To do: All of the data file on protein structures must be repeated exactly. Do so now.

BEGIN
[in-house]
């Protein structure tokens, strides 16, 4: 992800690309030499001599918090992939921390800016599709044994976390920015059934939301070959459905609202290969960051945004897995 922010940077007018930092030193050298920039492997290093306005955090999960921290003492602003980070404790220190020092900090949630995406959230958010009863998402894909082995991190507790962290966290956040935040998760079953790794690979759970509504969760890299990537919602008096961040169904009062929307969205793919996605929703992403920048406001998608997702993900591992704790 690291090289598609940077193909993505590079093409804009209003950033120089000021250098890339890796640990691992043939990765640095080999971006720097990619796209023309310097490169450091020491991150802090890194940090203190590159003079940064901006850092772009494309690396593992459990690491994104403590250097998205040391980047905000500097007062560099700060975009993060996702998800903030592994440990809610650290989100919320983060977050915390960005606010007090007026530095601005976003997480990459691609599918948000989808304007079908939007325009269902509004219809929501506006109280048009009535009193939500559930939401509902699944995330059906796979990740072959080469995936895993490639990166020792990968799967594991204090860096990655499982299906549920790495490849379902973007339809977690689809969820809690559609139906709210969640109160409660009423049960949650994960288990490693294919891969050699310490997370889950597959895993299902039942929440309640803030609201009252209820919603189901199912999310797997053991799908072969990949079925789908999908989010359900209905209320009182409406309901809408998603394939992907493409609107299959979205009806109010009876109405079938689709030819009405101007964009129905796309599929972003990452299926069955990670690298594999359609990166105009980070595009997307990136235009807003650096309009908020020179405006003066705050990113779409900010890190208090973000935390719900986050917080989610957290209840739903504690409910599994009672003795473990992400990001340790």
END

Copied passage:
[in-house]
């Protein structure tokens, strides 16, 4: 992800690309030499001599918090992939921390800016599709044994976390920015059934939301070959459905609202290969960051945004897995 922010940077007018930092030193050298920039492997290093306005955090999960921290003492602003980070404790220190020092900090949630995406959230958010009863998402894909082995991190507790962290966290956040935040998760079953790794690979759970509504969760890299990537919602008096961040169904009062929307969205793919996605929703992403920048406001998608997702993900591992704790 690291090289598609940077193909993505590079093409804009209003950033120089000021250098890339890796640990691992043939990765640095080999971006720097990619796209023309310097490169450091020491991150802090890194940090203190590159003079940064901006850092772009494309690396593992459990690491994104403590250097998205040391980047905000500097007062560099700060975009993060996702998800903030592994440990809610650290989100919320983060977050915390960005606010007090007026530095601005976003997480990459691609599918948000989808304007079908939007325009269902509004219809929501506006109280048009009535009193939500559930939401509902699944995330059906796979990740072959080469995936895993490639990166020792990968799967594991204090860096990655499982299906549920790495490849379902973007339809977690689809969820809690559609139906709210969640109160409660009423049960949650994960288990490693294919891969050699310490997370889950597959895993299902039942929440309640803030609201009252209820919603189901199912999310797997053991799908072969990949079925789908999908989010359900209905209320009182409406309901809408998603394939992907493409609107299959979205009806109010009876109405079938689709030819009405101007964009129905796309599929972003990452299926069955990670690298594999359609990166105009980070595009997307990136235009807003650096309009908020020179405006003066705050990113779409900010890190208090973000935390719900986050917080989610957290209840739903504690409910599994009672003795473990992400990001340790």